What kind of freak climate collision brought 68 degree lows to Texas in mid-August? Who cares, I’m going CAMPING!
I recognized about mid-week that the upcoming cooling trend was a rare gift in the midst of Texas summer heat, offering a small window of opportunity to get my long overdue outdoor “fix.” I find myself missing the Georgia / North Carolina mountains more than I would have thought, as I spent almost every weekend camping or hiking in the cool pine forests along streams or beneath waterfalls, so moving to a climate where the outdoor temperature consistently exceeds that of my 98.6 body temperature has been a difficult adjustment. So the promise of highs in the low 90’s and a low of 68 was a much needed shot in the metaphorical arm of August.
Rain was predicted for the weekend, but I wasn’t going to let that stop me. However, I didn’t want to get too far from home in case it really was a freak forecast, I could still head home for the night should the oppressive heat return. Cleburne State Park with their screened-in shelters looked like the perfect respite.
I grew up picnicking at Cleburne State Park as a child, so it always seemed too “home town” to return in my teen years. However, after being away for 20 years, along with my renewed appreciation for the State Park system, I now see it in a new light. Just 10 miles outside of Cleburne in a densely wooded area full of cedar and other hardwoods, it surrounds the cool, relatively clear man-made, spring-fed Cedar Lake.
The park is one of the 29 state parks in Texas built by the Civilian Conservation Corps (CCC,) part of the “New Deal” program that created the first state parks in Texas following the Great Depression. It was built between 1935 and 1940 without the aid of much heavy machinery, mostly by hand and pick-axe. Many of the original structures built by the CCC have been preserved, the most impressive being the three-tiered masonry spillway behind the earthen dam.
Due to rain in the forecast, I had reserved one of the six screened shelters with water and electricity to avoid having to fold up a soggy wet tent come Sunday morning. However, when I arrived, I was told that the shelters were closed due to water maintenance. After much persuasion (See, Ranger, Sir…..I really NEED this weekend like you wouldn’t believe!!”) I was able to convince them that lack of running water would not present a problem for this prepared Girl Scout, and since their online reservation system had allowed me to confirm, they should allow me to stay.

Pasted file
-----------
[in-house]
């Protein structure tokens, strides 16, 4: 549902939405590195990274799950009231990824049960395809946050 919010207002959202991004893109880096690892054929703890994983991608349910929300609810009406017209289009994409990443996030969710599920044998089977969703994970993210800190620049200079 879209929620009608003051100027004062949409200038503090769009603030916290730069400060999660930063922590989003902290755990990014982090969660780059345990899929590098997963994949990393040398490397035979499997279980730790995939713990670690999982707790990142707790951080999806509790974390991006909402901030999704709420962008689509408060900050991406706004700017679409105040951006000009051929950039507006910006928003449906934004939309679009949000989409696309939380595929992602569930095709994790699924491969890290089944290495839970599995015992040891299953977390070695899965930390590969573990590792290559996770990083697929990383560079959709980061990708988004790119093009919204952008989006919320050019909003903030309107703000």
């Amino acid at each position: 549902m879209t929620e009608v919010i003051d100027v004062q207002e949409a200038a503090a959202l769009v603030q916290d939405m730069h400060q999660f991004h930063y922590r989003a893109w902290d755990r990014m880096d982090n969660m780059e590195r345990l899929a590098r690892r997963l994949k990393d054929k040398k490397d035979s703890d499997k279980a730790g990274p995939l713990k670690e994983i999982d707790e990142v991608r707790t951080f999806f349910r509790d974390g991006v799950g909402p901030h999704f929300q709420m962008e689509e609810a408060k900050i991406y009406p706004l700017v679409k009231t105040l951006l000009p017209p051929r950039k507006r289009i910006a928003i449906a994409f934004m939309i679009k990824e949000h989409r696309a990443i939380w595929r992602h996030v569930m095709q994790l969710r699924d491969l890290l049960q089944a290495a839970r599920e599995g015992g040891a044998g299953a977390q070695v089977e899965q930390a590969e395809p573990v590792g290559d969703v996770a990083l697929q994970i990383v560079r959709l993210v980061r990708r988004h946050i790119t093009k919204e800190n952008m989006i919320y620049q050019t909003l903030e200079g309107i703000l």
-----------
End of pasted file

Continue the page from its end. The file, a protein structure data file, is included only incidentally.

It took some persuading, but finally they agreed, offering my second gift of the weekend, the entire shelter section all to myself! It was peaceful, serene, quiet, and nothing short of bliss to lie on my air mattress, listening to the rain drops pelt the surrounding trees and roof, while keeping warm and dry under my fleece blanket. Yes, that’s right. A fleece blanket. In August.
I hiked most of the trails in the park. I would like to say they were “poorly marked,” but to be more accurate, they weren’t marked at all. As long as you keep either the lake or the park border fence in sight, you are fine. However, in the center of the park are quite a few mountain biking switchbacks that can become very confusing and disorienting. I rarely recall having to use a compass while hiking, but this was one time I was glad I had the forethought to throw it in the pack! Still the scenery of the lake and spillway made for rewarding hikes.
My favorite activity in the park was kayaking the peaceful, calm “no wake” lake on Sunday morning. Nary a ripple on the surface made for a perfect paddle around the perimeter with my handy portable Sea Eagle 330 inflatable kayak. It even offered a little wildlife viewing with a couple of cranes in the reeds, and quite a few fish breaking the surface.
I had failed to tighten the cap on one of my pontoons, so I pulled over along the shore to add some air and cool off for a refreshing morning swim. It was here that Bill, the ex-Marine helicopter pilot, GI Joe / Ken Doll, also known as my “angel in a muscle suit” paddled over in his sleek yellow kayak to see if I needed some help. We shared a couple of laps around the lake, ergo my third “gift” for the weekend! 😉
The only disappointing factor that I can find about Cleburne State Park is that the campsites are a little too close together for my taste. Although this is not the case with the screened shelters, it might prohibit me from pitching a tent here too often. Otherwise, it was a beautiful little oasis on….”That Sunday, That Summer.” (Natalie Cole)